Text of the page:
Pathogenic organisms for humans and animals
possess specialized tip organelles that mediate their
interactions with host cells.
This host-adapted survival is achieved by i)surface
parasitism of target cells
ii) the acquisition of essential biosynthetic precursors
iii) cell entry and intracellular survival.
Toll-like receptor 2 for binding of Mycoplasma and
activation of inflammatory mediators, including
M. pneumoniae grows under both aerobic and
anaerobic conditions ,isolated on media
supplemented with serum.
The organism most commonly exists in a filamentous
form and has adherence proteins that attach to
epithelial membranes with particular affinity for
respiratory tract epithelium
An immune-mediated mechanism in infants and
young children developing pneumonia.
In addition, the antibodies produced against the
glycolipid antigens of M. pneumoniae may act as
autoantibodies, since they crossreact with human red
cells and brain cells.
M. pneumoniae is transmitted from person-to-person
by infected respiratory droplets during close contact.
The incubation period after exposure averages three
Infection occurs most frequently during the fall and
winter but may develop year-round
Mycoplasma pneumoniaeone of the most common
causes of atypical pneumonia
Atypical pneumonia account for 7 to 20% of
The incidence may be higher in patients with milder
disease that can be managed without hospitalization
Many infections due to M. pneumoniae are
The signs and symptoms vary according to the stage
Headache, malaise, and low grade fever.
Chills are frequent.
Cough due to M. pneumoniae infection ranges from
nonproductive to mildly productive, with sputum
discoloration occurring late in the disease.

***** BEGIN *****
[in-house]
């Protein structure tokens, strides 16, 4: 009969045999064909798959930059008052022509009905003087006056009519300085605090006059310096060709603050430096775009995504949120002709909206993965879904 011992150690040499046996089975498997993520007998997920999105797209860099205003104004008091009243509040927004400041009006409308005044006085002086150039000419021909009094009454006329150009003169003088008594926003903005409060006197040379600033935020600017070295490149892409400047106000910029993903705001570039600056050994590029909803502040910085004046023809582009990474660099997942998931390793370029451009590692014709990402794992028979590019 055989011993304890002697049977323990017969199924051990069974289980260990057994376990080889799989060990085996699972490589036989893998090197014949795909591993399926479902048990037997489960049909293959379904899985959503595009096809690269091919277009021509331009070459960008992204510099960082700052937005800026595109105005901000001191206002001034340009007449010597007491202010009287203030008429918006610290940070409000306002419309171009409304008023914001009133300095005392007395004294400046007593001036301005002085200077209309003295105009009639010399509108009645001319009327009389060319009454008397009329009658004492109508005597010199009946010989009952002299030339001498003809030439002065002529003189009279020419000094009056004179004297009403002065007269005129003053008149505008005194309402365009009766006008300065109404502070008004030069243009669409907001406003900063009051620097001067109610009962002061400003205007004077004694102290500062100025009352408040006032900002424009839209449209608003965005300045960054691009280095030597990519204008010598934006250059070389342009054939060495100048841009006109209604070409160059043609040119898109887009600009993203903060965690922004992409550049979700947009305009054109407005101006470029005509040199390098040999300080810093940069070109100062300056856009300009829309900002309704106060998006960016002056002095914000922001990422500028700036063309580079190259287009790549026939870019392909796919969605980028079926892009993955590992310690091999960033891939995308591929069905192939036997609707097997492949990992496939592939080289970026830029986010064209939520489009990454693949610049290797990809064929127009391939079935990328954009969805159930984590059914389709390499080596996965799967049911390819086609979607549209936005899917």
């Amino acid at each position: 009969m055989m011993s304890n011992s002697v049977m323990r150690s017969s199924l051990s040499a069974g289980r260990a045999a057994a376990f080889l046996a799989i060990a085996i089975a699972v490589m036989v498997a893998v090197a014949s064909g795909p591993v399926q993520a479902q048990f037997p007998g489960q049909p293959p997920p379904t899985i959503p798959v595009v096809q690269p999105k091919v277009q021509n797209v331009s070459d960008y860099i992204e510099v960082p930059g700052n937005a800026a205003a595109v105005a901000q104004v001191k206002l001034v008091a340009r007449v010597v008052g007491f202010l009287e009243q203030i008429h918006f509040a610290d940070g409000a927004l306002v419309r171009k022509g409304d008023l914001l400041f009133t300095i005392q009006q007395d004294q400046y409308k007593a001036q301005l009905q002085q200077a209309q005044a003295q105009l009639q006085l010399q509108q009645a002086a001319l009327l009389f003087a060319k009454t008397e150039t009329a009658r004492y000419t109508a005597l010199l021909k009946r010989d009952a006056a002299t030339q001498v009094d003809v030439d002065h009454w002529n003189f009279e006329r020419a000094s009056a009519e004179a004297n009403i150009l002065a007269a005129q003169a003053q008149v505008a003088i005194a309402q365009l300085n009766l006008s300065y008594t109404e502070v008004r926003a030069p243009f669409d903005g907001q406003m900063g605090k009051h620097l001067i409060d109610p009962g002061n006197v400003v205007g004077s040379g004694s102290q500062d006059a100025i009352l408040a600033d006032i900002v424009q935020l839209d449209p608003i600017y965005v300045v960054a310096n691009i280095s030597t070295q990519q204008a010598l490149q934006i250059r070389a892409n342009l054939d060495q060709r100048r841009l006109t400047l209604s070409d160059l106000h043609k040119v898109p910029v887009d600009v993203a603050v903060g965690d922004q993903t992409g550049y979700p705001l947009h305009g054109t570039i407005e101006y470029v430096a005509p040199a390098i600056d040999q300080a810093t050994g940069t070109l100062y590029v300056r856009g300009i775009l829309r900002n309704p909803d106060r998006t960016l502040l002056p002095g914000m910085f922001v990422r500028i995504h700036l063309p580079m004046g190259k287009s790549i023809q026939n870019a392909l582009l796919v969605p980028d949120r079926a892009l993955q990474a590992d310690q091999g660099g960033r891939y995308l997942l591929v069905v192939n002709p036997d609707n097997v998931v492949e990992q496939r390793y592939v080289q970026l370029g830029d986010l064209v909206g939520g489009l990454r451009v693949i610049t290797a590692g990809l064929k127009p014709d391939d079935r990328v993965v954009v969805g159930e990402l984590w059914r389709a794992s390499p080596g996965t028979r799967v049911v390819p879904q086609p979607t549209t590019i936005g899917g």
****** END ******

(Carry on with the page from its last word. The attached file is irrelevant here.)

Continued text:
Wheezing may occur
These manifestations include
Symptoms and signs indicative of gastrointestinal tract,
central nervous system, and heart disease..
Antibodies (IgM) I antigen on erythrocyte
membranes appear during the course ; produce a cold
agglutinin response in about 60 % of patients .
Dermatologic manifestations a mild erythematous
maculopapular / vesicular rash to the Stevens-
16 % patients with Stevens-Johnson syndrome had
evidence of mycoplasma infection.
CNS involvement occurs most frequently in children,
with encephalitis as the most frequent manifestation.
Other manifestations include aseptic meningitis,
peripheral neuropathy, transverse myelitis, cranial
nerve palsies and cerebellar ataxia .
Acute transverse myelitis (ATM) and acute
disseminated encephalomyelitis (ADEM) most
severe complications .
59 percent of patients presenting with spinal cord
involvement suffered permanent neurologic
Rheumatologic symptoms including tender joints
and muscles and polyarthritis.
Arthritis is believed to result from immune-mediated
M. pneumoniae has been isolated from synovial fluid
in some patients with polyarthritis.
Cardiac or renal involvement -unusual .
Rhythm disturbances, congestive heart failure, chest
pain, and conduction abnormalities on the
Clinically significant glomerulonephritis is a rare
complication that is presumed to be secondary to
immune complex deposition
The most common radiographic finding is the
peribronchial pneumonia pattern, which consists of a
thickened bronchial shadow, streaks of interstitial
infiltration, and areas of atelectasis; these changes have a
predilection for the lower lobes.
Nodular infiltrates and hilar adenopathy less common,
and result in a broader differential diagnosis, including
tuberculosis, mycotic infections, and sarcoidosis
Subclinical evidence of hemolytic anemia is present
in the majority of patients with pneumonia positive
Coombs' test and elevated reticulocyte count.
Cold agglutinin titers are elevated in 50 percent of
patients with mycoplasma disease, and the titer